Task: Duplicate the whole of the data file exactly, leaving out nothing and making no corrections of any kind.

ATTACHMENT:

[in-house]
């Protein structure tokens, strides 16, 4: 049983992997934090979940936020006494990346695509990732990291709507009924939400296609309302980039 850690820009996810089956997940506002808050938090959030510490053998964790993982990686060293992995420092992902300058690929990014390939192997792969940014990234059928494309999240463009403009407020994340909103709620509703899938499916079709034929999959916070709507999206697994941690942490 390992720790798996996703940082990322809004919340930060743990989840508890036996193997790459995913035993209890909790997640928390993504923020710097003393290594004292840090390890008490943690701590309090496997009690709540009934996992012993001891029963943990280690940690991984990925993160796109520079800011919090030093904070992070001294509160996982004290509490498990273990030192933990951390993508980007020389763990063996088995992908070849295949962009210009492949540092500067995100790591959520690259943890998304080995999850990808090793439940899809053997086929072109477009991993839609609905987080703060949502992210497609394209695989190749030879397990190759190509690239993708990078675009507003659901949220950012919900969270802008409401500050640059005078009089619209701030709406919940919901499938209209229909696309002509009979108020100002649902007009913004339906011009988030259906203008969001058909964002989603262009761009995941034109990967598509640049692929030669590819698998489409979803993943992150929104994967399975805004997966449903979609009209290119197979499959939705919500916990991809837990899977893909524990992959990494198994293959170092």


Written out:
[in-house]
């Protein structure tokens, strides 16, 4: 049983992997934090979940936020006494990346695509990732990291709507009924939400296609309302980039 850690820009996810089956997940506002808050938090959030510490053998964790993982990686060293992995420092992902300058690929990014390939192997792969940014990234059928494309999240463009403009407020994340909103709620509703899938499916079709034929999959916070709507999206697994941690942490 390992720790798996996703940082990322809004919340930060743990989840508890036996193997790459995913035993209890909790997640928390993504923020710097003393290594004292840090390890008490943690701590309090496997009690709540009934996992012993001891029963943990280690940690991984990925993160796109520079800011919090030093904070992070001294509160996982004290509490498990273990030192933990951390993508980007020389763990063996088995992908070849295949962009210009492949540092500067995100790591959520690259943890998304080995999850990808090793439940899809053997086929072109477009991993839609609905987080703060949502992210497609394209695989190749030879397990190759190509690239993708990078675009507003659901949220950012919900969270802008409401500050640059005078009089619209701030709406919940919901499938209209229909696309002509009979108020100002649902007009913004339906011009988030259906203008969001058909964002989603262009761009995941034109990967598509640049692929030669590819698998489409979803993943992150929104994967399975805004997966449903979609009209290119197979499959939705919500916990991809837990899977893909524990992959990494198994293959170092």